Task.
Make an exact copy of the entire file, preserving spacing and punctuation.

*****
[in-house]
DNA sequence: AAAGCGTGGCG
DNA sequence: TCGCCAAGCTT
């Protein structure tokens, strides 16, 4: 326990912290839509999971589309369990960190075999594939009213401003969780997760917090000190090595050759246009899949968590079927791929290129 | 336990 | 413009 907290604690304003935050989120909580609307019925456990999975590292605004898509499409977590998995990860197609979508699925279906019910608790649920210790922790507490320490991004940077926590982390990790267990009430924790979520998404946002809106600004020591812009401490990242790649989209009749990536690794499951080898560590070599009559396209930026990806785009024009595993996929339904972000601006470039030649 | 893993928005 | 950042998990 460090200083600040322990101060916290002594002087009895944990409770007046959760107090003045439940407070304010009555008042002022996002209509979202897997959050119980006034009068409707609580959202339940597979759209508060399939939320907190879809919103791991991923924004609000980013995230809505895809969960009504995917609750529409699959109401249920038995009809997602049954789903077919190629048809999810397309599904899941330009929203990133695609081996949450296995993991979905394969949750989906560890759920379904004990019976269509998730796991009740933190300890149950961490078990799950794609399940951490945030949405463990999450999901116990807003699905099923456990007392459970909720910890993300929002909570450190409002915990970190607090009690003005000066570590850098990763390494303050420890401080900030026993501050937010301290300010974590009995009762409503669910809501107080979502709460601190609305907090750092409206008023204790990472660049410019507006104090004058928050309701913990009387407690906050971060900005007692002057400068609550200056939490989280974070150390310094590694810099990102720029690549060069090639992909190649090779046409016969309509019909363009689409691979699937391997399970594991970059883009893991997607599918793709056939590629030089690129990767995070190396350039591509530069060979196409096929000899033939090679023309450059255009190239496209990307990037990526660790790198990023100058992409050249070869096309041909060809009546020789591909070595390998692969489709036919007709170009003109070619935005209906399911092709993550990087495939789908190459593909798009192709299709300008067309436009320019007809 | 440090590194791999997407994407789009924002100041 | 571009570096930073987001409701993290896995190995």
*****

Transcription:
[in-house]
DNA sequence: AAAGCGTGGCG
DNA sequence: TCGCCAAGCTT
């Protein structure tokens, strides 16, 4: 326990912290839509999971589309369990960190075999594939009213401003969780997760917090000190090595050759246009899949968590079927791929290129 | 336990 | 413009 907290604690304003935050989120909580609307019925456990999975590292605004898509499409977590998995990860197609979508699925279906019910608790649920210790922790507490320490991004940077926590982390990790267990009430924790979520998404946002809106600004020591812009401490990242790649989209009749990536690794499951080898560590070599009559396209930026990806785009024009595993996929339904972000601006470039030649 | 893993928005 | 950042998990 460090200083600040322990101060916290002594002087009895944990409770007046959760107090003045439940407070304010009555008042002022996002209509979202897997959050119980006034009068409707609580959202339940597979759209508060399939939320907190879809919103791991991923924004609000980013995230809505895809969960009504995917609750529409699959109401249920038995009809997602049954789903077919190629048809999810397309599904899941330009929203990133695609081996949450296995993991979905394969949750989906560890759920379904004990019976269509998730796991009740933190300890149950961490078990799950794609399940951490945030949405463990999450999901116990807003699905099923456990007392459970909720910890993300929002909570450190409002915990970190607090009690003005000066570590850098990763390494303050420890401080900030026993501050937010301290300010974590009995009762409503669910809501107080979502709460601190609305907090750092409206008023204790990472660049410019507006104090004058928050309701913990009387407690906050971060900005007692002057400068609550200056939490989280974070150390310094590694810099990102720029690549060069090639992909190649090779046409016969309509019909363009689409691979699937391997399970594991970059883009893991997607599918793709056939590629030089690129990767995070190396350039591509530069060979196409096929000899033939090679023309450059255009190239496209990307990037990526660790790198990023100058992409050249070869096309041909060809009546020789591909070595390998692969489709036919007709170009003109070619935005209906399911092709993550990087495939789908190459593909798009192709299709300008067309436009320019007809 | 440090590194791999997407994407789009924002100041 | 571009570096930073987001409701993290896995190995």